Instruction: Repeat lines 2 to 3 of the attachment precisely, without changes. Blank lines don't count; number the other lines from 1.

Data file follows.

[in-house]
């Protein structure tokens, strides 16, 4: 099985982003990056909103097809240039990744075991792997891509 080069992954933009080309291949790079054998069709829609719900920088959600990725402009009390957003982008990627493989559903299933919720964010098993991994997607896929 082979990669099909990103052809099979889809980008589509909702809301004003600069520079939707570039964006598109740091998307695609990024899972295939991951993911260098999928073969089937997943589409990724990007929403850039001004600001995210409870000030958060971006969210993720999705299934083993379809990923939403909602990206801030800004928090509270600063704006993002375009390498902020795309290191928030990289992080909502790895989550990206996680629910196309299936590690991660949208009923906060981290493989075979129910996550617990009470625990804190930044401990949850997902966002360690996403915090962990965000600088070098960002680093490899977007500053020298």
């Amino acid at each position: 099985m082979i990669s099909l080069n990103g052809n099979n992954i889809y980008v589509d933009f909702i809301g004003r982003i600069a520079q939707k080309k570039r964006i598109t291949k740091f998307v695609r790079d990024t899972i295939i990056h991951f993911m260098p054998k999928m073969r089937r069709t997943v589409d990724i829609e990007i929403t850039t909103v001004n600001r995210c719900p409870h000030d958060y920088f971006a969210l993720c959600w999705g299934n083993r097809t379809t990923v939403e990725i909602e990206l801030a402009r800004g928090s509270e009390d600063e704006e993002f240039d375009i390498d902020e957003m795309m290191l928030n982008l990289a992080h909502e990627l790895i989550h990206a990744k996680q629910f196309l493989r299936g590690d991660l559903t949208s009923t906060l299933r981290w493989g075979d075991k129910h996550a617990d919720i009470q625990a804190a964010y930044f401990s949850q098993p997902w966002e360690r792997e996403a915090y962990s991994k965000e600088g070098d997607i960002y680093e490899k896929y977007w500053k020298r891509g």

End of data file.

């Protein structure tokens, strides 16, 4: 099985982003990056909103097809240039990744075991792997891509 080069992954933009080309291949790079054998069709829609719900920088959600990725402009009390957003982008990627493989559903299933919720964010098993991994997607896929 082979990669099909990103052809099979889809980008589509909702809301004003600069520079939707570039964006598109740091998307695609990024899972295939991951993911260098999928073969089937997943589409990724990007929403850039001004600001995210409870000030958060971006969210993720999705299934083993379809990923939403909602990206801030800004928090509270600063704006993002375009390498902020795309290191928030990289992080909502790895989550990206996680629910196309299936590690991660949208009923906060981290493989075979129910996550617990009470625990804190930044401990949850997902966002360690996403915090962990965000600088070098960002680093490899977007500053020298």
């Amino acid at each position: 099985m082979i990669s099909l080069n990103g052809n099979n992954i889809y980008v589509d933009f909702i809301g004003r982003i600069a520079q939707k080309k570039r964006i598109t291949k740091f998307v695609r790079d990024t899972i295939i990056h991951f993911m260098p054998k999928m073969r089937r069709t997943v589409d990724i829609e990007i929403t850039t909103v001004n600001r995210c719900p409870h000030d958060y920088f971006a969210l993720c959600w999705g299934n083993r097809t379809t990923v939403e990725i909602e990206l801030a402009r800004g928090s509270e009390d600063e704006e993002f240039d375009i390498d902020e957003m795309m290191l928030n982008l990289a992080h909502e990627l790895i989550h990206a990744k996680q629910f196309l493989r299936g590690d991660l559903t949208s009923t906060l299933r981290w493989g075979d075991k129910h996550a617990d919720i009470q625990a804190a964010y930044f401990s949850q098993p997902w966002e360690r792997e996403a915090y962990s991994k965000e600088g070098d997607i960002y680093e490899k896929y977007w500053k020298r891509g």